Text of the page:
• Lemongrass essential oil supports the length of restful sleep [13] and helps to suport they healthy management of nervous exhaustion and stress-related resonse. The essential oil of Cymbopogon citratus may possess some antinociceptive activity support [15]. *

Phytochemical Content

The major components were geranial (42.2%), neral (31.5%), and β-myrcene (7.5%). Geranyl acetate (4.3%) and isopulegol (1.4%) were minor but significant components. The quality of lemongrass is generally determined by its citral content. Citral (3,7-dimethyl-2,6-octadienal) consists of the cis-isomer geranial and the trans-isomer neral. These two oxygenated monoterpenes are present in our Lemongrass essential oil in proportion of around 73.3%. Also, Lemongrass essential oil had a high content of oxygenated monoterpenes and low amounts of monoterpene hydrocarbons (9.54%), sesquiterpene hydrocarbons (0.79%), and oxygenated sesquiterpenes (0.33%).

Ideal Storage Conditions

Use a sealed container to store this product in a cool, dry place. Keep away from direct light and moisture. Once the package is opened, it must be re-sealed and used within 6 months.

Shelf Life

Two years from date of manufacture.


  1. Akhila A. Essential oil-bearing grasses: the genus Cymbopogon. New York: CRC Press; 2010
  2. Anti-Candida albicans activity of essential oils including Lemongrass (Cymbopogon citratus) oil and its component, citral. Abe S, Sato Y, Inoue S, Ishibashi H, Maruyama N, Takizawa T, Oshima H, Yamaguchi HNihon Ishinkin Gakkai Zasshi. 2003; 44(4):285-91.
  3. Morphostructural Damage in Food-Spoiling Bacteria due to the Lemon Grass Oil and Its Vapour: SEM, TEM, and AFM Investigations.Tyagi AK, Malik A Evid Based Complement Alternat Med. 2012; 2012():692625.
  4. Akhila A. Essential oil-bearing grasses: the genus Cymbopogon. New York: CRC Press; 2010.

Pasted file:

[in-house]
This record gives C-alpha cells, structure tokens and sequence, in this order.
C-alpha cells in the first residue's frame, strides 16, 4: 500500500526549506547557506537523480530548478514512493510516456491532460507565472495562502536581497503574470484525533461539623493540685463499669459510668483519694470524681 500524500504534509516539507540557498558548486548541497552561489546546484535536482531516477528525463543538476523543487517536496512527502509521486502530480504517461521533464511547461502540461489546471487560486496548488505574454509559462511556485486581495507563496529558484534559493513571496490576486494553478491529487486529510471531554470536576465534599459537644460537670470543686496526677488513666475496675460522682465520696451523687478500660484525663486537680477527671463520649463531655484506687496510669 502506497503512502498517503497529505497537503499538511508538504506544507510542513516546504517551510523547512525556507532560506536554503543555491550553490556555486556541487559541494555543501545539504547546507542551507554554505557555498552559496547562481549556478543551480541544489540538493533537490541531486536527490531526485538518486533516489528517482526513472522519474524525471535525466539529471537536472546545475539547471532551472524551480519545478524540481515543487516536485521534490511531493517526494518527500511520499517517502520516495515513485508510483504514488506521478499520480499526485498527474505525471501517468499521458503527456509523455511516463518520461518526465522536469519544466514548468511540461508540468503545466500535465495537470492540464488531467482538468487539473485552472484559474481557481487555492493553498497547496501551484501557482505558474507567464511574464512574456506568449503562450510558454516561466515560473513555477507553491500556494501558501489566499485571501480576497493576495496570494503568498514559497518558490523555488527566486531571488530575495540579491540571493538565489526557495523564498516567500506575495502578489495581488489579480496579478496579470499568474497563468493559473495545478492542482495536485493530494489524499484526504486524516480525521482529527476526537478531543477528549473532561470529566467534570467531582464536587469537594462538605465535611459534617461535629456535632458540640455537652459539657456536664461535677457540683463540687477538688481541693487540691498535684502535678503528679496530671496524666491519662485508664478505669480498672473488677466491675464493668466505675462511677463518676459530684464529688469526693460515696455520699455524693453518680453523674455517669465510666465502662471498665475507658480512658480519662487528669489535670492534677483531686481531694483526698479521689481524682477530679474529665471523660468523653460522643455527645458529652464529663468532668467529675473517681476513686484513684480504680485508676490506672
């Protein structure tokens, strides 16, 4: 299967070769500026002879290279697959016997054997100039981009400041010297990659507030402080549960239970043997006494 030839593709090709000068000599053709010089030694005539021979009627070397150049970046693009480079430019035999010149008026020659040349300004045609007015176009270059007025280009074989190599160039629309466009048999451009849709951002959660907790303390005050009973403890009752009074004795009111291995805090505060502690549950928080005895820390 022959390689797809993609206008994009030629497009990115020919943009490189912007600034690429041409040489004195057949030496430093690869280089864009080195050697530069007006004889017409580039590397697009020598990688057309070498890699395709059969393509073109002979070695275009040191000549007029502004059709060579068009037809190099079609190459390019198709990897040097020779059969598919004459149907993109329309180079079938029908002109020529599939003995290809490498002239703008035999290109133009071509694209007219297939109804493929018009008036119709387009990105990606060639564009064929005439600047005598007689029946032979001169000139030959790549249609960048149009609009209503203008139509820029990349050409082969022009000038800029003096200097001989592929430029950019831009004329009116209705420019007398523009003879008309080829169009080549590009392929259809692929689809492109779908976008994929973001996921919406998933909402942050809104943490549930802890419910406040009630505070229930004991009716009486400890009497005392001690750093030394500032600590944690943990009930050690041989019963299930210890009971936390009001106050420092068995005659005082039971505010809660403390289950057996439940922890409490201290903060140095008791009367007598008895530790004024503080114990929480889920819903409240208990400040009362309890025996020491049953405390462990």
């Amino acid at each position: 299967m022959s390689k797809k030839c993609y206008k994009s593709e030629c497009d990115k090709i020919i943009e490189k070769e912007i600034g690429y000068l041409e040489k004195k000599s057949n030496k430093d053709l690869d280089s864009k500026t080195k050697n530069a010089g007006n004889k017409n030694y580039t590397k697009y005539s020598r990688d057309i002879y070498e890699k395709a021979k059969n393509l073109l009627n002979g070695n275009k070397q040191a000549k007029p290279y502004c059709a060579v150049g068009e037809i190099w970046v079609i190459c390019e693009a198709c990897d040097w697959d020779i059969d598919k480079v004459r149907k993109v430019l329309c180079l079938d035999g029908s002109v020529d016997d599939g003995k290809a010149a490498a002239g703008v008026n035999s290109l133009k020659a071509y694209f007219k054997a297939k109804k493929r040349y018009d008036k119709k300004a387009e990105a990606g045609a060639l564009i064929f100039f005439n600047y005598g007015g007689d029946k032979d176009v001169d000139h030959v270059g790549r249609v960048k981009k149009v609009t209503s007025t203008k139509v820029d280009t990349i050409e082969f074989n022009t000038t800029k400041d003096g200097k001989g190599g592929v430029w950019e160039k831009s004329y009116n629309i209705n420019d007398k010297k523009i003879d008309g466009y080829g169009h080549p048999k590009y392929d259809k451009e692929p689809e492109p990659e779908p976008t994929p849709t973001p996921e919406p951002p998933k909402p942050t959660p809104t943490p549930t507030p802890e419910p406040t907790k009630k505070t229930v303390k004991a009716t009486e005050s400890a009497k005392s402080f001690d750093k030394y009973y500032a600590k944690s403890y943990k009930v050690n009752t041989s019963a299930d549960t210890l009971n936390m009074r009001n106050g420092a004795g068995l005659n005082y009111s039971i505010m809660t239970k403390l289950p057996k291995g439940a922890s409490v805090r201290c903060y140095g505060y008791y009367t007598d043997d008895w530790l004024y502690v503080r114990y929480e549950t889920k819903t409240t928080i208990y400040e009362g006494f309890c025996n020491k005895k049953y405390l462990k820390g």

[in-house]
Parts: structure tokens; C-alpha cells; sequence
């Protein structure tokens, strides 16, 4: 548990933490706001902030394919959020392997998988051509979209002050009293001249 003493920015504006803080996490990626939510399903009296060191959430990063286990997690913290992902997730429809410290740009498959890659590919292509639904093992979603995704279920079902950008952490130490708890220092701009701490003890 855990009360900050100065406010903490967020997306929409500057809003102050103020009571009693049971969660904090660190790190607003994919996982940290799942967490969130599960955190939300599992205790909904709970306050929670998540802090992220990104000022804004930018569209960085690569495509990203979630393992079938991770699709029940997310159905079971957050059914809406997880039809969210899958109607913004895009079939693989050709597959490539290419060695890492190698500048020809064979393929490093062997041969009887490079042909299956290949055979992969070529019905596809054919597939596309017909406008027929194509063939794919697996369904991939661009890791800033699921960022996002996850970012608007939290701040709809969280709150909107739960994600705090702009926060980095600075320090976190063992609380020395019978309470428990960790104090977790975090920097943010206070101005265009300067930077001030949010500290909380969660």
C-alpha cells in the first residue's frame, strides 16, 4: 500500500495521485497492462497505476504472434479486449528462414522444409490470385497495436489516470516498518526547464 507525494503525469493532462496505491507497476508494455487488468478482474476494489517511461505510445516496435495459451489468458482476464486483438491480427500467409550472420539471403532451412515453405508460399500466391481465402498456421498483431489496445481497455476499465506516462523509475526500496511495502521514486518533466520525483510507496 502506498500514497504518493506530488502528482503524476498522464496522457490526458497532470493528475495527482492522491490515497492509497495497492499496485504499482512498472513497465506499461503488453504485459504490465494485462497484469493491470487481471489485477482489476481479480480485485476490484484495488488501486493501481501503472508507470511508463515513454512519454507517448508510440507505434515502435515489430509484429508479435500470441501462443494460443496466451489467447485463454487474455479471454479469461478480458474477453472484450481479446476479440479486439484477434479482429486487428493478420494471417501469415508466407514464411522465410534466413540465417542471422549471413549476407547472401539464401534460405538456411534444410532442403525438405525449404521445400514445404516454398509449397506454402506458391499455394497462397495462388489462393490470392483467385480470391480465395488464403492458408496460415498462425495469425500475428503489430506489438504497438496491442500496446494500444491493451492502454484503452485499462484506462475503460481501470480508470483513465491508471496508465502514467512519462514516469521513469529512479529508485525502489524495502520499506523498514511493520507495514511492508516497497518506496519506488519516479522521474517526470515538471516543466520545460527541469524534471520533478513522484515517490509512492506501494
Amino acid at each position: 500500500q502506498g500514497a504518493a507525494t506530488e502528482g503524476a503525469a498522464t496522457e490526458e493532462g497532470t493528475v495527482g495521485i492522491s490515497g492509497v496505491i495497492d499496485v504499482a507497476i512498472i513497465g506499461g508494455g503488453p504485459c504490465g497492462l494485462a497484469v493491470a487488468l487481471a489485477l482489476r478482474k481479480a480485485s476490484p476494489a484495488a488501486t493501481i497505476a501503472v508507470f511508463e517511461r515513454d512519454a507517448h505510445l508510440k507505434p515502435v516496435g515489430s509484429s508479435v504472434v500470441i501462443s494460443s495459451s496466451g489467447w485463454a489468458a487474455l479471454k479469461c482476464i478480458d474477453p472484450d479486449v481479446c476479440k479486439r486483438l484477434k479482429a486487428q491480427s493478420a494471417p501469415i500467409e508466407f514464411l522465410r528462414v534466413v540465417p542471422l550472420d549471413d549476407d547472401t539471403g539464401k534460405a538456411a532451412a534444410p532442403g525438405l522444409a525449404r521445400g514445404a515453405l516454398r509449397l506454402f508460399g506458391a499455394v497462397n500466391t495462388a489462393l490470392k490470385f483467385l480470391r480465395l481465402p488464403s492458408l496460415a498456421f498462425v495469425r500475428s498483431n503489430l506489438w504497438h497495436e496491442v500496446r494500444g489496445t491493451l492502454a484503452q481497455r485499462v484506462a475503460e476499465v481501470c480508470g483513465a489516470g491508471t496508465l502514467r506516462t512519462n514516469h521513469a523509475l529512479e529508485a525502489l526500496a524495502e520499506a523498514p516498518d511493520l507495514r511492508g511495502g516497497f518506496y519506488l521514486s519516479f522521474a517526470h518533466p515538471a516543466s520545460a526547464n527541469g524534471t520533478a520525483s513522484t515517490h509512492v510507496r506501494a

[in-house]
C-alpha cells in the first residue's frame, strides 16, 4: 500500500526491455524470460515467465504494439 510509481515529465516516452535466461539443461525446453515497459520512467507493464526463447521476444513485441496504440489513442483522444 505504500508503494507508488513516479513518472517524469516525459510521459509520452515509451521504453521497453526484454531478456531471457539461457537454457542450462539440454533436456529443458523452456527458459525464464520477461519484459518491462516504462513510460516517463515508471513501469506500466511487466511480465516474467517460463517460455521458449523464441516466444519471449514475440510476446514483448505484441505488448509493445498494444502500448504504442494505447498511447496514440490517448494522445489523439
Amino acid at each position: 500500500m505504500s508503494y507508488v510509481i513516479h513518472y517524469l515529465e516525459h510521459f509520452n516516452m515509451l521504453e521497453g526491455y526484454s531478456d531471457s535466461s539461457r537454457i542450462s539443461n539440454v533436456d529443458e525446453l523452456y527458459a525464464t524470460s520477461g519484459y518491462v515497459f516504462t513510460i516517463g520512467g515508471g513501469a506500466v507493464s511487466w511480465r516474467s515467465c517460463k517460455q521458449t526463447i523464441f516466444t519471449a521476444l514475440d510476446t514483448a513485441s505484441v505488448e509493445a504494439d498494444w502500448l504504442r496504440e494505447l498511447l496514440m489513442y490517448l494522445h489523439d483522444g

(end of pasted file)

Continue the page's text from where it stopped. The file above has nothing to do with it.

5. Biological effects of essential oils--a review. Bakkali F, Averbeck S, Averbeck D, Idaomar M Food Chem Toxicol. 2008 Feb; 46(2):446-75.
  6. Liquid and vapour-phase antifungal activities of selected essential oils against Candida albicans: microscopic observations and chemical characterization of Cymbopogon citratus.Tyagi AK, Malik A BMC Complement Altern Med. 2010 Nov 10; 10():65.
  7. Antibacterial activity of essential oils and their major constituents against respiratory tract pathogens by gaseous contact.Inouye S, Takizawa T, Yamaguchi H J Antimicrob Chemother. 2001 May; 47(5):565-73.
  8. Repellency of volatile oils from plants against three mosquito vectors.Tawatsin A, Wratten SD, Scott RR, Thavara U, Techadamrongsin Y J Vector Ecol. 2001 Jun; 26(1):76-82.
  9. Kimutai, Albert et al. “Repellent Effects of the Essential Oils of Cymbopogon Citratus and Tagetes Minuta on the Sandfly, Phlebotomus Duboscqi.” BMC Research Notes 10 (2017): 98. PMC. Web. 24 Jan. 2018. 10.Dias N, Dias MC, Cavaleiro C, Sousa MC, Lima N, Machado M. Oxygenated monoterpenes-rich volatile oils as potential antifungal agents for dermatophytes. Nat Prod Res. 2017;31(4):460-464. doi:10.1080/14786419.2016.1195379.
  10. Kim YW, You HJ, Lee S, et al. Inactivation of Norovirus by Lemongrass Essential Oil Using a Norovirus Surrogate System. J Food Prot. 2017;80(8):1293-1302. doi:10.4315/0362-028X.JFP-16-162.
  11. Morphostructural Damage in Food-Spoiling Bacteria due to the Lemon Grass Oil and Its Vapour: SEM, TEM, and AFM Investigations. Tyagi AK, Malik A Evid Based Complement Alternat Med. 2012; 2012():692625.
  12. Neurobehavioral effect of essential oil of Cymbopogon citratus in mice. Blanco MM, Costa CA, Freire AO, Santos JG Jr, Costa M Phytomedicine. 2009 Mar; 16(2-3):265-70.
  13. Chungsamarnvart N, Jiwajinda S. A caricidal activity of volatile oil from lemon and citronella grasses on tropical cattle ticks. Kasetsart J Nat Sci. 1992;26:46–51.
  14. Antinociceptive effect of the essential oil from Cymbopogon citratus in mice. Viana GS, Vale TG, Pinho RS, Matos FJ. J Ethnopharmacol. 2000 Jun; 70(3):323-7.
  15. In vivo antimalarial activity of essential oils from Cymbopogon citratus and Ocimum gratissimum on mice infected with Plasmodium berghei. Tchoumbougnang F, Zollo PH, Dagne E, Mekonnen Y Planta Med. 2005 Jan; 71(1):20-3.
  16. Ohno T, Kita M, Yamaoka Y, et al. Antimicrobial activity of essential oils against Helicobacter pylori. Helicobacter. 2003;8(3):207-215.